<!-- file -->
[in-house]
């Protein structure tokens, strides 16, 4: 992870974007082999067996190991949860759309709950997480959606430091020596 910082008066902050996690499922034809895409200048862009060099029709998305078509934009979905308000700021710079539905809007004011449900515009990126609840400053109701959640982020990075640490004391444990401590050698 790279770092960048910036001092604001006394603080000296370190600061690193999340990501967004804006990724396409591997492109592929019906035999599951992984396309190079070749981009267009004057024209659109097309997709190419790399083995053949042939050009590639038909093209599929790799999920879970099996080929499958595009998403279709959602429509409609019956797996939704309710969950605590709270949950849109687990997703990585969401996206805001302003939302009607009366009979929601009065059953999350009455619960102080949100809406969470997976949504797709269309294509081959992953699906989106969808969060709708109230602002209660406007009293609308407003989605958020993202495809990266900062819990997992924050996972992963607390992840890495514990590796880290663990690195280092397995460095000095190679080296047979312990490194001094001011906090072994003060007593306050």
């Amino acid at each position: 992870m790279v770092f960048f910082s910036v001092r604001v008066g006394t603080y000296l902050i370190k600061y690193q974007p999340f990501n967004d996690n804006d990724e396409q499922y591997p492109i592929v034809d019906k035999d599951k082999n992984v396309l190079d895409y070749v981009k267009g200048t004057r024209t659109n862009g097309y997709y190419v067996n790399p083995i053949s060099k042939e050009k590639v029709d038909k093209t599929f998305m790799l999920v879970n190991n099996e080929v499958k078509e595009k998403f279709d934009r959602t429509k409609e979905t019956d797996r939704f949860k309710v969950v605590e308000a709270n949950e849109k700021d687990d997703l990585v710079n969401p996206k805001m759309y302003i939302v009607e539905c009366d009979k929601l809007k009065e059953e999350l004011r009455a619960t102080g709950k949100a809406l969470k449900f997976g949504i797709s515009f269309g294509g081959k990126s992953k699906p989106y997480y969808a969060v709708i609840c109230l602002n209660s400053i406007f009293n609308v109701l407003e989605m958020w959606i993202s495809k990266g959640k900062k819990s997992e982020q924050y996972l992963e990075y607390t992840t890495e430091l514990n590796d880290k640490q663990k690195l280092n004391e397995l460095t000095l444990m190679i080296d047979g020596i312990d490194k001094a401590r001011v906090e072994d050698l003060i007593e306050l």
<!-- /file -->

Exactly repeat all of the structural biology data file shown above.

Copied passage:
[in-house]
């Protein structure tokens, strides 16, 4: 992870974007082999067996190991949860759309709950997480959606430091020596 910082008066902050996690499922034809895409200048862009060099029709998305078509934009979905308000700021710079539905809007004011449900515009990126609840400053109701959640982020990075640490004391444990401590050698 790279770092960048910036001092604001006394603080000296370190600061690193999340990501967004804006990724396409591997492109592929019906035999599951992984396309190079070749981009267009004057024209659109097309997709190419790399083995053949042939050009590639038909093209599929790799999920879970099996080929499958595009998403279709959602429509409609019956797996939704309710969950605590709270949950849109687990997703990585969401996206805001302003939302009607009366009979929601009065059953999350009455619960102080949100809406969470997976949504797709269309294509081959992953699906989106969808969060709708109230602002209660406007009293609308407003989605958020993202495809990266900062819990997992924050996972992963607390992840890495514990590796880290663990690195280092397995460095000095190679080296047979312990490194001094001011906090072994003060007593306050």
């Amino acid at each position: 992870m790279v770092f960048f910082s910036v001092r604001v008066g006394t603080y000296l902050i370190k600061y690193q974007p999340f990501n967004d996690n804006d990724e396409q499922y591997p492109i592929v034809d019906k035999d599951k082999n992984v396309l190079d895409y070749v981009k267009g200048t004057r024209t659109n862009g097309y997709y190419v067996n790399p083995i053949s060099k042939e050009k590639v029709d038909k093209t599929f998305m790799l999920v879970n190991n099996e080929v499958k078509e595009k998403f279709d934009r959602t429509k409609e979905t019956d797996r939704f949860k309710v969950v605590e308000a709270n949950e849109k700021d687990d997703l990585v710079n969401p996206k805001m759309y302003i939302v009607e539905c009366d009979k929601l809007k009065e059953e999350l004011r009455a619960t102080g709950k949100a809406l969470k449900f997976g949504i797709s515009f269309g294509g081959k990126s992953k699906p989106y997480y969808a969060v709708i609840c109230l602002n209660s400053i406007f009293n609308v109701l407003e989605m958020w959606i993202s495809k990266g959640k900062k819990s997992e982020q924050y996972l992963e990075y607390t992840t890495e430091l514990n590796d880290k640490q663990k690195l280092n004391e397995l460095t000095l444990m190679i080296d047979g020596i312990d490194k001094a401590r001011v906090e072994d050698l003060i007593e306050l």